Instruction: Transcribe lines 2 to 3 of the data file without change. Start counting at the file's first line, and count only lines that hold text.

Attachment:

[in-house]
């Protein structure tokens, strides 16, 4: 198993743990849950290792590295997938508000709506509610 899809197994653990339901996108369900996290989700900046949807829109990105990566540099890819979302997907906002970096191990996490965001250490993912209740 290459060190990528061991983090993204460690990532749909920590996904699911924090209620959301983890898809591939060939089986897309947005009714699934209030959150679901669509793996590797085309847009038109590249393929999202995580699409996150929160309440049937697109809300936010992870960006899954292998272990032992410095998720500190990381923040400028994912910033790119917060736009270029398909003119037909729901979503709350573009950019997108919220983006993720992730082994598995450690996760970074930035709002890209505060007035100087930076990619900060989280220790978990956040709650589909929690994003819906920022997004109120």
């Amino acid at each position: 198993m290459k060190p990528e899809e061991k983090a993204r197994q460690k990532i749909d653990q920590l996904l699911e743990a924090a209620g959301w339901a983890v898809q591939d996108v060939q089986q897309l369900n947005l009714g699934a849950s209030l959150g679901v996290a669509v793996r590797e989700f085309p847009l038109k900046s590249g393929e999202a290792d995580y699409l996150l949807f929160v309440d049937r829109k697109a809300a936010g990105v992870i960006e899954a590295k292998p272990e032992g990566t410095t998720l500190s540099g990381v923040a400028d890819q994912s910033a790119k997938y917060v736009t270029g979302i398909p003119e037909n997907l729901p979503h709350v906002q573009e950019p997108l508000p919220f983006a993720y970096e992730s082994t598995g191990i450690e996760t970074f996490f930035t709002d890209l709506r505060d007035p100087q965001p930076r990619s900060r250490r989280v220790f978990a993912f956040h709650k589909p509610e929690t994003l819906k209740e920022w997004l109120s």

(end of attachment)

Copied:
């Protein structure tokens, strides 16, 4: 198993743990849950290792590295997938508000709506509610 899809197994653990339901996108369900996290989700900046949807829109990105990566540099890819979302997907906002970096191990996490965001250490993912209740 290459060190990528061991983090993204460690990532749909920590996904699911924090209620959301983890898809591939060939089986897309947005009714699934209030959150679901669509793996590797085309847009038109590249393929999202995580699409996150929160309440049937697109809300936010992870960006899954292998272990032992410095998720500190990381923040400028994912910033790119917060736009270029398909003119037909729901979503709350573009950019997108919220983006993720992730082994598995450690996760970074930035709002890209505060007035100087930076990619900060989280220790978990956040709650589909929690994003819906920022997004109120």
């Amino acid at each position: 198993m290459k060190p990528e899809e061991k983090a993204r197994q460690k990532i749909d653990q920590l996904l699911e743990a924090a209620g959301w339901a983890v898809q591939d996108v060939q089986q897309l369900n947005l009714g699934a849950s209030l959150g679901v996290a669509v793996r590797e989700f085309p847009l038109k900046s590249g393929e999202a290792d995580y699409l996150l949807f929160v309440d049937r829109k697109a809300a936010g990105v992870i960006e899954a590295k292998p272990e032992g990566t410095t998720l500190s540099g990381v923040a400028d890819q994912s910033a790119k997938y917060v736009t270029g979302i398909p003119e037909n997907l729901p979503h709350v906002q573009e950019p997108l508000p919220f983006a993720y970096e992730s082994t598995g191990i450690e996760t970074f996490f930035t709002d890209l709506r505060d007035p100087q965001p930076r990619s900060r250490r989280v220790f978990a993912f956040h709650k589909p509610e929690t994003l819906k209740e920022w997004l109120s």